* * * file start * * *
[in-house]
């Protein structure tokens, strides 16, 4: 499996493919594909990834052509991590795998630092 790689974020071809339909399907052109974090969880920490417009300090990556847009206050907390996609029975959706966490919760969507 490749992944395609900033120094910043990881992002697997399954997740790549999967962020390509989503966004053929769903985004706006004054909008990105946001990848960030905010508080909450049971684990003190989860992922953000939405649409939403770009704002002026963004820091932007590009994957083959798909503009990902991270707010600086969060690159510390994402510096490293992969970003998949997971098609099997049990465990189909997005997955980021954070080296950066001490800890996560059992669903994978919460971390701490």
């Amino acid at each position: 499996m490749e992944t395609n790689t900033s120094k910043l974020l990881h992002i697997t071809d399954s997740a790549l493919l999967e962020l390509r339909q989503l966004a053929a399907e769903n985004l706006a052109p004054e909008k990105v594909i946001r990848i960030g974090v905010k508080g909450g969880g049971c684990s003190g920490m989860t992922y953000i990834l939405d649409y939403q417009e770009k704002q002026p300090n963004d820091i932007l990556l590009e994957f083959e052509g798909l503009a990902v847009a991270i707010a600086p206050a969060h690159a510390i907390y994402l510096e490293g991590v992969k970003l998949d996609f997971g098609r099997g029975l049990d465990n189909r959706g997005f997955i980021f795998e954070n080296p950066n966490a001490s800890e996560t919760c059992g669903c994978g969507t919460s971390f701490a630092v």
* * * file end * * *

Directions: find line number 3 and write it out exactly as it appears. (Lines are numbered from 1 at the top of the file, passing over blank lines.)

């Amino acid at each position: 499996m490749e992944t395609n790689t900033s120094k910043l974020l990881h992002i697997t071809d399954s997740a790549l493919l999967e962020l390509r339909q989503l966004a053929a399907e769903n985004l706006a052109p004054e909008k990105v594909i946001r990848i960030g974090v905010k508080g909450g969880g049971c684990s003190g920490m989860t992922y953000i990834l939405d649409y939403q417009e770009k704002q002026p300090n963004d820091i932007l990556l590009e994957f083959e052509g798909l503009a990902v847009a991270i707010a600086p206050a969060h690159a510390i907390y994402l510096e490293g991590v992969k970003l998949d996609f997971g098609r099997g029975l049990d465990n189909r959706g997005f997955i980021f795998e954070n080296p950066n966490a001490s800890e996560t919760c059992g669903c994978g969507t919460s971390f701490a630092v």